The primary aim of our research is to improve our understanding of how forcing for synoptic-scale ascent determines the initiation and morphology of convective storms along the dryline. The first phase of our study was to create a climatology of DMC within the southern Great Plains. Archived Weather Prediction Center surface analyses were obtained for April, May and June 2006-15 to identify occurrences of drylines. Doppler radar imagery was used to identify convective drylines; where DMC was deemed to have been associated with the dryline circulation. Visible and infrared satellite imagery was also used to determine whether the dryline was the initiating boundary. Only radar echoes within 100 km of the dryline were considered, with a minimum threshold applied to radar reflectivity.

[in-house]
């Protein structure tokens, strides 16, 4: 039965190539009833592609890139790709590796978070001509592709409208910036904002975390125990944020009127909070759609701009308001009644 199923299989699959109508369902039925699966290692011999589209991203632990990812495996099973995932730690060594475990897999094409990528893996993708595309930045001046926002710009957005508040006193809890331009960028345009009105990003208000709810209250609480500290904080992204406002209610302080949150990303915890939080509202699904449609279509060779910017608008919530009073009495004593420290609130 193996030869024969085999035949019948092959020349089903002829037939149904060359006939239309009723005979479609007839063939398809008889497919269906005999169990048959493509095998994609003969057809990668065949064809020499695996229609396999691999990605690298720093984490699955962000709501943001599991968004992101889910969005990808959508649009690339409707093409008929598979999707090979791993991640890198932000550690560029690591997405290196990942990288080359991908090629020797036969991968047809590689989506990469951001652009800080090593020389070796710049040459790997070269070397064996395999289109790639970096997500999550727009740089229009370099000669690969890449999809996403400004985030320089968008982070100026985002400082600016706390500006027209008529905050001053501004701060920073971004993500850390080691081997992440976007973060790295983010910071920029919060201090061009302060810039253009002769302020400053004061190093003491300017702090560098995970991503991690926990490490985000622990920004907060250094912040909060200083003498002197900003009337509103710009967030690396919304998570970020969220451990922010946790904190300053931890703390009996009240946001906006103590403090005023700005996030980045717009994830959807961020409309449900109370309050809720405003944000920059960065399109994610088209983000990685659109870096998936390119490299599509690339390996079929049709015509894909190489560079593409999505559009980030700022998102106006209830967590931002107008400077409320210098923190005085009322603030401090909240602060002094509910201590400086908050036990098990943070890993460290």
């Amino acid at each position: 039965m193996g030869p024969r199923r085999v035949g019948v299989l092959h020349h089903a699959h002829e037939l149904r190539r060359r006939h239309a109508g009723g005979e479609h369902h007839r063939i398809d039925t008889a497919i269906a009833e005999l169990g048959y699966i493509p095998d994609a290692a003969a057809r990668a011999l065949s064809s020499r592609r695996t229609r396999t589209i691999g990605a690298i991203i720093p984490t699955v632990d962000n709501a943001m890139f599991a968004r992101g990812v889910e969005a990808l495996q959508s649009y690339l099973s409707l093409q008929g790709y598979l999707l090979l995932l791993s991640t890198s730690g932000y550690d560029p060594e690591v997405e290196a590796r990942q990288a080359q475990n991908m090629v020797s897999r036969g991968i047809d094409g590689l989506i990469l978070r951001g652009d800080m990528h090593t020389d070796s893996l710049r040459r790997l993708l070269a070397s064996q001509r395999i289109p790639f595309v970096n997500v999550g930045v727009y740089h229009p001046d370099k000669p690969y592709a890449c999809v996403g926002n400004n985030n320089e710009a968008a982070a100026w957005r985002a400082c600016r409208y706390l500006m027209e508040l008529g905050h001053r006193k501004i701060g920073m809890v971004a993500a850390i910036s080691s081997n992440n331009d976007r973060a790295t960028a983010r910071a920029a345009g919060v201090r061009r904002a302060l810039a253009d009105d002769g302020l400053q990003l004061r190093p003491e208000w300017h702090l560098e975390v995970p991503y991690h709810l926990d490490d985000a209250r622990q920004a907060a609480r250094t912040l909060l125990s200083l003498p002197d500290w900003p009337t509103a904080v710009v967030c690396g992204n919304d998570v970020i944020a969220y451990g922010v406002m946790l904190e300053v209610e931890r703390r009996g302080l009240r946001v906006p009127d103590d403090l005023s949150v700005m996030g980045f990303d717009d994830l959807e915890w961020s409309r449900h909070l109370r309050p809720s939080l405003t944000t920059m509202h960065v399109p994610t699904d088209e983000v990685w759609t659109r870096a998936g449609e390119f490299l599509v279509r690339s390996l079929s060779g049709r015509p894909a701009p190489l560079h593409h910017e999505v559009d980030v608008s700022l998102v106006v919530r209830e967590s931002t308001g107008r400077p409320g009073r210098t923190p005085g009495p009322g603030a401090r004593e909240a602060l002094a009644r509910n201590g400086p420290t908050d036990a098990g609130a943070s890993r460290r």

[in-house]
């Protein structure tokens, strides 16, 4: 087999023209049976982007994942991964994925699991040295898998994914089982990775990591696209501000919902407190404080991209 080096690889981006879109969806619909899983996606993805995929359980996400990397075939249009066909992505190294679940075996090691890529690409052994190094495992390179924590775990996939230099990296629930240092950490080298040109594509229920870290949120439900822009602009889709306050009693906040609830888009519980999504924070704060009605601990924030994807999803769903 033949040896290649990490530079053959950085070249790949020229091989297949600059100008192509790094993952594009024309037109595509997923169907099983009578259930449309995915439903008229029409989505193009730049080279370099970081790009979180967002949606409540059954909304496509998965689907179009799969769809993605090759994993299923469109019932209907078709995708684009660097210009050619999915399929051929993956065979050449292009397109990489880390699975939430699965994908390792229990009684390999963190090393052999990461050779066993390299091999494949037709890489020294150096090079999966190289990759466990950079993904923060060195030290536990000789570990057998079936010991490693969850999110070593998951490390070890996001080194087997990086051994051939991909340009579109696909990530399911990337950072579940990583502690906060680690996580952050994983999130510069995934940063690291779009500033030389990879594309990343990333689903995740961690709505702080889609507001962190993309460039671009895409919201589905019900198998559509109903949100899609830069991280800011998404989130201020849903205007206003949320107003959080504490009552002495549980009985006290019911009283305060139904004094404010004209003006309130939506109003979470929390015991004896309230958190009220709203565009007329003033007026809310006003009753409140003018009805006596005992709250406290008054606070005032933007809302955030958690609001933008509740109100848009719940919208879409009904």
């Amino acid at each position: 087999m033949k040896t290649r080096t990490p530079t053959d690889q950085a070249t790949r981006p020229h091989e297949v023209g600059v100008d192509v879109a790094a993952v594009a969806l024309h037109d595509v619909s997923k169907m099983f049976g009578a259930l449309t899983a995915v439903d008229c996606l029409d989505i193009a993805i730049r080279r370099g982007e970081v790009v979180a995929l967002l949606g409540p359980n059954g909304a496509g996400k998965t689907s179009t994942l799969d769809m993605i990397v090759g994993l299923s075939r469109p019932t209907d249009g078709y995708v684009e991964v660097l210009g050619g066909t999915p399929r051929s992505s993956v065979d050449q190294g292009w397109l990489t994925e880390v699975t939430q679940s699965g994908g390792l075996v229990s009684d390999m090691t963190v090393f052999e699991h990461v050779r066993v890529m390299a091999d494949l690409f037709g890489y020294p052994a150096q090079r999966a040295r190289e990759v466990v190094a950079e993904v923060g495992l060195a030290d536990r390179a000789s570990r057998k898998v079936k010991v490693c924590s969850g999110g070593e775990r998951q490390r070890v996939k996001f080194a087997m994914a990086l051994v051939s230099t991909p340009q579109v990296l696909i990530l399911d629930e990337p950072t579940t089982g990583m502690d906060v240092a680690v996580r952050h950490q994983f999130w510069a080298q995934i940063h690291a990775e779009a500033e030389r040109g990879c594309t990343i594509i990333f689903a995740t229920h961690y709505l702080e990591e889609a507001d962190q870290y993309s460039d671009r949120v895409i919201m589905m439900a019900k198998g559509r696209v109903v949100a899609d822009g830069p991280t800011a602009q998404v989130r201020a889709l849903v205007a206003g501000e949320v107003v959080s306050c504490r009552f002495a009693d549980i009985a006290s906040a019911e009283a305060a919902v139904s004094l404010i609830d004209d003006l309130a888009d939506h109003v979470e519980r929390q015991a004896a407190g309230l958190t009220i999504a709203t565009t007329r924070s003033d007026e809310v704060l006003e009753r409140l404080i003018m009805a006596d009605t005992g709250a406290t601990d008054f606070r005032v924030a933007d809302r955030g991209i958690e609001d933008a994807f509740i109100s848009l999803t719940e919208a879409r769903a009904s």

On average there were 33 dryline days per season. Drylines were most frequent in May and least frequent in June, with the lowest frequency towards the end of June. DMC was associated with the dryline on average 21 days per season, with highest frequency occurring in May. Drylines often occurred in temporal clusters, defined as consecutive days with an identified dryline. Approximately 64% of drylines occurred as part of a multi-day sequence. However, convective drylines were less likely to occur in clusters. Approximately 41% of convective drylines occurred as part of a multi-day sequence. These results raise several questions. For instance, why are convective drylines occurring in smaller temporal clusters than drylines in general? Given the presence of a dryline, are certain synoptic environments more conducive to DMC? Future work will attempt to answer these questions by determining how the timing and location of convection initiation relates to synoptic-scale features.